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This article was published on February 2, 2012

Facebook IPO: Company unsure on ever striking compromise for “complex” China

Facebook IPO: Company unsure on ever striking compromise for “complex” China
Jon Russell
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Jon Russell

Jon Russell was Asia Editor for The Next Web from 2011 to 2014. Originally from the UK, he lives in Bangkok, Thailand. You can find him on T Jon Russell was Asia Editor for The Next Web from 2011 to 2014. Originally from the UK, he lives in Bangkok, Thailand. You can find him on Twitter, Angel List, LinkedIn.

In case you have been living under a rock, the year’s most anticipated tech event just happened as Facebook filed for IPO less than 12 hours ago. One of the more interesting topics within the paperwork issued by Facebook is its references to China.

Though the company continues to evaluate the potential of the country, where it is blocked, the documents contain an admission that those at Facebook “do not know” if they will ever find an approach that is deemed satisfactory to both the social network and Chinese authorities.

In the papers, Facebook acknowledges China’s potential but questions whether it can make the necessary compromise:

China is a large potential market for Facebook, but users are generally restricted from accessing Facebook from China. We do not know if we will be able to find an approach to managing content and information that will be acceptable to us and to the Chinese government.

Facebook would need to deal with an expectation that Chinese authorities would be able to impose a degree of control on its service. Sina, and others, has a rumour control team that cleans out unsuitable materials and false rumour, whilst deleting controversial comments and doctoring sensitive topics from trending.

In remains to see whether Facebook could allow that kind of interference. However, on the flip side, the documentation notes China’s vast potential which could be a swaying factor. In other excerpts, Facebook makes reference to the complexities of China, the risk of failure and competitors that are already established in the country’s vibrant social media space:

We may enter new international markets where we have limited or no experience in marketing, selling, and deploying our products. For example, we continue to evaluate entering China. However, this market has substantial legal and regulatory complexities that have prevented our entry into China to date.

If we fail to deploy or manage our operations in international markets successfully, our business may suffer. In addition, we are subject to a variety of risks inherent in doing business internationally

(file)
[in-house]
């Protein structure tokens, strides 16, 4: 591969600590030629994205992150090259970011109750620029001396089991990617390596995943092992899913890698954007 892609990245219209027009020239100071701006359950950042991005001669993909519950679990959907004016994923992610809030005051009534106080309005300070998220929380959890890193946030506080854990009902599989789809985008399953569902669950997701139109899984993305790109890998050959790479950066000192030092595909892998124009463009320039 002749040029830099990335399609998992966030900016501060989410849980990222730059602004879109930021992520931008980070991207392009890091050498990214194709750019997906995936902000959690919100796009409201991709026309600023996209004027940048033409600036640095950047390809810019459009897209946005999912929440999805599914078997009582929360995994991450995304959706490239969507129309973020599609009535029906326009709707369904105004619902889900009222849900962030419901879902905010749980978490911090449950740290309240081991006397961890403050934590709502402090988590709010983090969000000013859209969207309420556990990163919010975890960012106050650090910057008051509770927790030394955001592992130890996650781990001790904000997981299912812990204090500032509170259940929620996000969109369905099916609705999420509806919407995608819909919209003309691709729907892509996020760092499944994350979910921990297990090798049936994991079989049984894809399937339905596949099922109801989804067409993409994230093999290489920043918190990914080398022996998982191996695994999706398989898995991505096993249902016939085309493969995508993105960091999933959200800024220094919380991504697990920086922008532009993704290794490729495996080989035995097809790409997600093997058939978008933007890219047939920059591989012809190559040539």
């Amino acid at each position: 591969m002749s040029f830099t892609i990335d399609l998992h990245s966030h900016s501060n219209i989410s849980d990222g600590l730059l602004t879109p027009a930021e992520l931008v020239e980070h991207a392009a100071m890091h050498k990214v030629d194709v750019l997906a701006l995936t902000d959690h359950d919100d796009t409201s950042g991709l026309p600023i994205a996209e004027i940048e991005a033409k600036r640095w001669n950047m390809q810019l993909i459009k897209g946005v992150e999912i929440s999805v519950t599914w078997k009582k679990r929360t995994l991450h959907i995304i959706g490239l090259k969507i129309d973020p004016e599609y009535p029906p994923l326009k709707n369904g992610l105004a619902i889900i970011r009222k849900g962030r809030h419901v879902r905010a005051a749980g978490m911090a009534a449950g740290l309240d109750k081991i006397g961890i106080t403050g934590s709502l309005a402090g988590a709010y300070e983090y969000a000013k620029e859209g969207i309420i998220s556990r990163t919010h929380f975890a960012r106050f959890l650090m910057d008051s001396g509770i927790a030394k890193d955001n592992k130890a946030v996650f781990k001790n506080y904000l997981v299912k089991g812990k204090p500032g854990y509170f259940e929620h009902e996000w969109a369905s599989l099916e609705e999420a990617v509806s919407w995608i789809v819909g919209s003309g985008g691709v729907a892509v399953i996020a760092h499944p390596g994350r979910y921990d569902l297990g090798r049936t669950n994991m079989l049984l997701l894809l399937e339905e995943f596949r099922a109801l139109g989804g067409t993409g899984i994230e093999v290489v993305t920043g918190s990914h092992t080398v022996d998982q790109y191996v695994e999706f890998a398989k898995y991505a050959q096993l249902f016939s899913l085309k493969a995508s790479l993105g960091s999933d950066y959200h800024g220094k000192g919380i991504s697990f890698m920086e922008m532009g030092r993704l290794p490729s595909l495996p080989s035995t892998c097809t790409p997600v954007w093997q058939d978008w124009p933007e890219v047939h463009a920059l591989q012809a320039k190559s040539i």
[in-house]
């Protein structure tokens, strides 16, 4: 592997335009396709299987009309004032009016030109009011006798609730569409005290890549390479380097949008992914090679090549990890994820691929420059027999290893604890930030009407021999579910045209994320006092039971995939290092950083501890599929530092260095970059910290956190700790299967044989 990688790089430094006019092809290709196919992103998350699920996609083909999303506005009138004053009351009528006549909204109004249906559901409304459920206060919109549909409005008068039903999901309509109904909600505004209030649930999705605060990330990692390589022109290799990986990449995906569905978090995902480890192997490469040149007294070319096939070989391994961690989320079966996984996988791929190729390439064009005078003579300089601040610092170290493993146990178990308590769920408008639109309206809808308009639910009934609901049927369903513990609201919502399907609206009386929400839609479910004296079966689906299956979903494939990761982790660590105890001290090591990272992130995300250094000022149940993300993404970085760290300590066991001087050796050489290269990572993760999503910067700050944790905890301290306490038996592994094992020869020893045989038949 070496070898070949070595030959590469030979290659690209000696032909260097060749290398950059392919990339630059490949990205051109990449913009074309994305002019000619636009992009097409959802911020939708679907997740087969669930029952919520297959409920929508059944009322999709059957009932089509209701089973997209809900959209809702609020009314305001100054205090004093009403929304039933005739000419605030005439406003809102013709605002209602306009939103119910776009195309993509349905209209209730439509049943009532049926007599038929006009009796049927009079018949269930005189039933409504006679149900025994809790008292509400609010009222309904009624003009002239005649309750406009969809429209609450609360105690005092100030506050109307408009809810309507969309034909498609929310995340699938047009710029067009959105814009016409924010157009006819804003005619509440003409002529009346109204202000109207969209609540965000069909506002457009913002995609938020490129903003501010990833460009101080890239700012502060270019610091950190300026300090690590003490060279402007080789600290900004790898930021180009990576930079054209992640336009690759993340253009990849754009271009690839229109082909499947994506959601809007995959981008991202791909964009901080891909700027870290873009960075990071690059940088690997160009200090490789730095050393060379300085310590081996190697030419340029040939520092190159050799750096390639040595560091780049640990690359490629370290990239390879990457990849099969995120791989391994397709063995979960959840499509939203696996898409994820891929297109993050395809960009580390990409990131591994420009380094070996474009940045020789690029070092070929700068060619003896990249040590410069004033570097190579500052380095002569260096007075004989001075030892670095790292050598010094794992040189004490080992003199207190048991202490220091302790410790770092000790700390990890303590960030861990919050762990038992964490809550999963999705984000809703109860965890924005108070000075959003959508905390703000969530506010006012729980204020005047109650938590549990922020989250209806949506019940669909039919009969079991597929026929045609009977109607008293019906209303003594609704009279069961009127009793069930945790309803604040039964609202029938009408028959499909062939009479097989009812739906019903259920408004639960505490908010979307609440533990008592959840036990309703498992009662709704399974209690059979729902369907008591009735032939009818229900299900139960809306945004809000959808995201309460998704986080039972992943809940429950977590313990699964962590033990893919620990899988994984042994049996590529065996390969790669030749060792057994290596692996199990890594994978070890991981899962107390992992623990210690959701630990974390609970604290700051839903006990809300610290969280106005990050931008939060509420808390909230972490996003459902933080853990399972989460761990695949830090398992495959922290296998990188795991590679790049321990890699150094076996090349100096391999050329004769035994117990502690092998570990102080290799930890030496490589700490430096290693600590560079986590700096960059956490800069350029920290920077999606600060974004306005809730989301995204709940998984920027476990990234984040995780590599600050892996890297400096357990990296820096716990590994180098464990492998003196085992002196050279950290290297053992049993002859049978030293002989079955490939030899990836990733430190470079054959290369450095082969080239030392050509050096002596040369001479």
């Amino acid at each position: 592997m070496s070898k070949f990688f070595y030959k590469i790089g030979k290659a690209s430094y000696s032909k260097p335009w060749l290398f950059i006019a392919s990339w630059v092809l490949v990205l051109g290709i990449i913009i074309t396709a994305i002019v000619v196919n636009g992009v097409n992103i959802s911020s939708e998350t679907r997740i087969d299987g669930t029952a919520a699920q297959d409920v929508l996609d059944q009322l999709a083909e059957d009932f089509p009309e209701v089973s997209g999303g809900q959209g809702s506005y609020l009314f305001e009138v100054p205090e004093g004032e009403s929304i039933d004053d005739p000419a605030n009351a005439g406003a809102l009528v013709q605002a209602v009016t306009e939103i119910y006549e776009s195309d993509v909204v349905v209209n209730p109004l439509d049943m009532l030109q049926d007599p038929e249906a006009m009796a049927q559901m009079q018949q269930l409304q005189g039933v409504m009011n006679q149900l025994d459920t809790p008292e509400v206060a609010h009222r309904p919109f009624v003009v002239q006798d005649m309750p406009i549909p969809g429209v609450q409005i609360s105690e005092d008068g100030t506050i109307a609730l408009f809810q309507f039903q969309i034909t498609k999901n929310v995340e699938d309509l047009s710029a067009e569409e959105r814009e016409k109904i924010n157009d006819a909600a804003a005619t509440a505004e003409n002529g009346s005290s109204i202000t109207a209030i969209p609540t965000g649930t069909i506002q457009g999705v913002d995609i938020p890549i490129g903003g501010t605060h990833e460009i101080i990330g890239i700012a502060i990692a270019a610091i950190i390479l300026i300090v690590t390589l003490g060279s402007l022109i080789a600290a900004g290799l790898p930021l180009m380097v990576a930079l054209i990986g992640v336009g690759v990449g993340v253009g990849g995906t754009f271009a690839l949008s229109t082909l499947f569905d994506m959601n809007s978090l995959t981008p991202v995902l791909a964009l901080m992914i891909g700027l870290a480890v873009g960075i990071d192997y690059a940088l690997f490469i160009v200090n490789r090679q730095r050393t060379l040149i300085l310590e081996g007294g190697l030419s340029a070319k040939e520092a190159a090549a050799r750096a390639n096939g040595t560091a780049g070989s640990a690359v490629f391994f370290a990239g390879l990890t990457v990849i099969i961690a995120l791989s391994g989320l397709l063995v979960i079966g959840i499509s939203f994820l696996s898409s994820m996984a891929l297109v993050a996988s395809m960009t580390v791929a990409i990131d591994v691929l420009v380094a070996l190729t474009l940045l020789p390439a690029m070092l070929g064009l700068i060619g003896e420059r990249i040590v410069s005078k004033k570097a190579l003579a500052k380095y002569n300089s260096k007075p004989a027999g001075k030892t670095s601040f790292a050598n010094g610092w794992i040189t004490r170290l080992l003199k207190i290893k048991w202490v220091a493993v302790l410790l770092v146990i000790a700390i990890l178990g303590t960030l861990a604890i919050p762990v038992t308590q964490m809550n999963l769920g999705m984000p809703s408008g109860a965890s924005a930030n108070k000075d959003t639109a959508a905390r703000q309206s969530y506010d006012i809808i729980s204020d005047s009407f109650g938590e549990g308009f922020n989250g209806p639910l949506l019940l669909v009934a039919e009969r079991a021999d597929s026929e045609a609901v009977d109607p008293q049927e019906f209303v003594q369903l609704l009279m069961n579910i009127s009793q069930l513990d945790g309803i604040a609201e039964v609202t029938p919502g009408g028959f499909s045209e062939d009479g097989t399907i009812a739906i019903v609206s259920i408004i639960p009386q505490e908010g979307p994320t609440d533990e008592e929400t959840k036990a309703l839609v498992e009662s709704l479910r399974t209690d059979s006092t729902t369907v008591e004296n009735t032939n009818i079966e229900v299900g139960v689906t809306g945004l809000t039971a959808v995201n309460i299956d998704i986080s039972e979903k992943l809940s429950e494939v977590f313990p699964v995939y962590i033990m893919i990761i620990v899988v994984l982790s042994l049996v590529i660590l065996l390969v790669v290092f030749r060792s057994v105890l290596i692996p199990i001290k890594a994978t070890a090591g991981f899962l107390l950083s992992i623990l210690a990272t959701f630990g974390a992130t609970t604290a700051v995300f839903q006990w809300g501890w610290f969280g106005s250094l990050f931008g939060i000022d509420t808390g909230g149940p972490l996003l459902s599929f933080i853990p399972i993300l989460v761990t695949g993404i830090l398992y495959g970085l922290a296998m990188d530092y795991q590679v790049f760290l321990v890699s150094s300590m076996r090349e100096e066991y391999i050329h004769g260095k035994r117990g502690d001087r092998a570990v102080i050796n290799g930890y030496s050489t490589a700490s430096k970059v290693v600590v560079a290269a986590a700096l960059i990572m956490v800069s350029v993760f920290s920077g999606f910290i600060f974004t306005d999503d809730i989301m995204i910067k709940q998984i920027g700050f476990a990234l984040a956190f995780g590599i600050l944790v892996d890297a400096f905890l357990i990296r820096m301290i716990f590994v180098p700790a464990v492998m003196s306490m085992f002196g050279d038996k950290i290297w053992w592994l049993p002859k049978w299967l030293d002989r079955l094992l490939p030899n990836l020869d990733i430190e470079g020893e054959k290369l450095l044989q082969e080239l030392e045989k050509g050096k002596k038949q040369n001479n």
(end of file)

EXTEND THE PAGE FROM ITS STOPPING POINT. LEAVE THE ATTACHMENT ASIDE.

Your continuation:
We would also face competition from companies in China such as Renren, Sina, and Tencent in the event that we are able to access the market in China in the future.

The document contains no fewer than nine mentions of the word “China” — which is more direct references than Twitter or Microsoft — and other references to the market which clearly indicate that the country is under serious consideration as a new market for the social network.

What might Facebook actually do were it to enter the country?

In a letter to potential investors, Mark Zuckerberg sets out his key long term objectives, most of which fly in the face of the Chinese government and the influence it exerts on Internet services through its policies and Great Firewall censorship.

Extracts from the letter include the Facebook founder and CEO’s aim to open governments with greater transparency:

We believe building tools to help people share can bring a more honest and transparent dialogue around government that could lead to more direct empowerment of people, more accountability for officials and better solutions to some of the biggest problems of our time.

While he is also intent on empowering people and helping them to be heard:

By giving people the power to share, we are starting to see people make their voices heard on a different scale from what has historically been possible. These voices will increase in number and volume. They cannot be ignored. Over time, we expect governments will become more responsive to issues and concerns raised directly by all their people rather than through intermediaries controlled by a select few.

When we previewed this year for Facebook, China was a major topic, in addition to its impending IPO and growth towards one billion registered users. We suspect that, by the end of the year, Facebook could have a China strategy on the table but entry into the market would take longer, if at all.

Mark Zuckerberg recently said that there was “no immediate path” to becoming available in China. His COO Sheryl Sandberg echoed Zuckerberg’s comments on Facebook’s position in China, calling the blocking of the social network the Chinese government’s “choice”.

Zuckerberg himself is known to have taken a personal interest in China. His girlfriend Priscilla Chan’s family has links to the country, he has taken up learning Mandarin and is curious about the country, having spent time there during 2010.

His visit to China was officially a holiday, but Chinese tech media were reporting rumours abound during his time in the country. According to a report from Bloomberg, Zuckerberg met with Baidu (which is loosely an equivalent to Google in China) and Sina (owner of China’s top microblog) as well as Alibaba.

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